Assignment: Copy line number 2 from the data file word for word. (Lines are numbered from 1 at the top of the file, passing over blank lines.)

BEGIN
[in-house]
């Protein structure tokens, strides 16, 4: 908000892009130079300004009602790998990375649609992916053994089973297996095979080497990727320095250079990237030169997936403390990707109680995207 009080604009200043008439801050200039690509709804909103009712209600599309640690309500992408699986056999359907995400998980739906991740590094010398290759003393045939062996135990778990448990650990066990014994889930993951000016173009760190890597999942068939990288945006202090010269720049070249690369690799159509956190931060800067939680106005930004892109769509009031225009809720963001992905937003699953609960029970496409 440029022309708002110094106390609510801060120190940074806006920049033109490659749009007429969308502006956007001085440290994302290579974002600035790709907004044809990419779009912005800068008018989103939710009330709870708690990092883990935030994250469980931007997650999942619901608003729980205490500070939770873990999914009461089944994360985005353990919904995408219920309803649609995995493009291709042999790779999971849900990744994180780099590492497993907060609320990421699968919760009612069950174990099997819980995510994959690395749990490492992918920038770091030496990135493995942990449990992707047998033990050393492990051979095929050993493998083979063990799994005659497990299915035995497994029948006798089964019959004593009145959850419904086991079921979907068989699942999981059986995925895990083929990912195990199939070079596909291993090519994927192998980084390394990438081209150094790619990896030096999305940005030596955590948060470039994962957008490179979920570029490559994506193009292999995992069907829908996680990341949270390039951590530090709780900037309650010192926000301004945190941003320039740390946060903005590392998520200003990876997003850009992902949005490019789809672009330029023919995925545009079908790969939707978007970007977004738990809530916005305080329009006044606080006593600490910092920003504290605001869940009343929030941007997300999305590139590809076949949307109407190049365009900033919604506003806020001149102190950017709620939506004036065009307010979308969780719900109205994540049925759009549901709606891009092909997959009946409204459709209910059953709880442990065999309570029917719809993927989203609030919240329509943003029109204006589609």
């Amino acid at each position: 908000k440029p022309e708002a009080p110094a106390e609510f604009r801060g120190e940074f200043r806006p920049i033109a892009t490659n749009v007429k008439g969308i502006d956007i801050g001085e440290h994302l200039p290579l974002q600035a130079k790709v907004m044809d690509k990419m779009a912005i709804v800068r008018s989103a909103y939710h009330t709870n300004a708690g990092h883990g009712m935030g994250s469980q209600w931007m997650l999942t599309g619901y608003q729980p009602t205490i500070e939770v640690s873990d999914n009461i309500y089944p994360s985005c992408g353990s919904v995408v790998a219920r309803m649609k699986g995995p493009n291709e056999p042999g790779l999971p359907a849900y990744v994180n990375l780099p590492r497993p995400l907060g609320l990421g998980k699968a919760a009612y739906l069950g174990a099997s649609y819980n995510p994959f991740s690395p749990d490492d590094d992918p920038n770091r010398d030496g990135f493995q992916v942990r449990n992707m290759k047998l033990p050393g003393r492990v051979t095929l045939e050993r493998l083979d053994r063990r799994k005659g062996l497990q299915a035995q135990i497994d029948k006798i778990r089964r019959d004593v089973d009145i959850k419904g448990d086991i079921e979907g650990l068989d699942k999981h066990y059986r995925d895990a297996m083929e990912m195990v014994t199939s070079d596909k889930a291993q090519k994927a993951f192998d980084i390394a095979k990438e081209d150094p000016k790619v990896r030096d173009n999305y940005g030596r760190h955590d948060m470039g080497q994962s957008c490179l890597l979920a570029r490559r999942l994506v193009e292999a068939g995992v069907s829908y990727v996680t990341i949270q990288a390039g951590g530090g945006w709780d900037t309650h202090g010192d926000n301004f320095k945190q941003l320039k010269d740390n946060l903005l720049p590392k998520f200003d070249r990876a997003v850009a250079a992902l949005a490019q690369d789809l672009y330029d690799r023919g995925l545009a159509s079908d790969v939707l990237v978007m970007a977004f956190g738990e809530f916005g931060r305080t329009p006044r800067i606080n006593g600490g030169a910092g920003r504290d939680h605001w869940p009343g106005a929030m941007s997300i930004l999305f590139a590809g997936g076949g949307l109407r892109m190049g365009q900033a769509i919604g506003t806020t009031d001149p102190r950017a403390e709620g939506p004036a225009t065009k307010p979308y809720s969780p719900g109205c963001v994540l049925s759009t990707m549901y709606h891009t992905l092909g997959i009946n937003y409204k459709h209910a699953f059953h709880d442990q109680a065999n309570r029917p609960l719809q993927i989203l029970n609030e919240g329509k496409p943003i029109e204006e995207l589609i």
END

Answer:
């Protein structure tokens, strides 16, 4: 908000892009130079300004009602790998990375649609992916053994089973297996095979080497990727320095250079990237030169997936403390990707109680995207 009080604009200043008439801050200039690509709804909103009712209600599309640690309500992408699986056999359907995400998980739906991740590094010398290759003393045939062996135990778990448990650990066990014994889930993951000016173009760190890597999942068939990288945006202090010269720049070249690369690799159509956190931060800067939680106005930004892109769509009031225009809720963001992905937003699953609960029970496409 440029022309708002110094106390609510801060120190940074806006920049033109490659749009007429969308502006956007001085440290994302290579974002600035790709907004044809990419779009912005800068008018989103939710009330709870708690990092883990935030994250469980931007997650999942619901608003729980205490500070939770873990999914009461089944994360985005353990919904995408219920309803649609995995493009291709042999790779999971849900990744994180780099590492497993907060609320990421699968919760009612069950174990099997819980995510994959690395749990490492992918920038770091030496990135493995942990449990992707047998033990050393492990051979095929050993493998083979063990799994005659497990299915035995497994029948006798089964019959004593009145959850419904086991079921979907068989699942999981059986995925895990083929990912195990199939070079596909291993090519994927192998980084390394990438081209150094790619990896030096999305940005030596955590948060470039994962957008490179979920570029490559994506193009292999995992069907829908996680990341949270390039951590530090709780900037309650010192926000301004945190941003320039740390946060903005590392998520200003990876997003850009992902949005490019789809672009330029023919995925545009079908790969939707978007970007977004738990809530916005305080329009006044606080006593600490910092920003504290605001869940009343929030941007997300999305590139590809076949949307109407190049365009900033919604506003806020001149102190950017709620939506004036065009307010979308969780719900109205994540049925759009549901709606891009092909997959009946409204459709209910059953709880442990065999309570029917719809993927989203609030919240329509943003029109204006589609």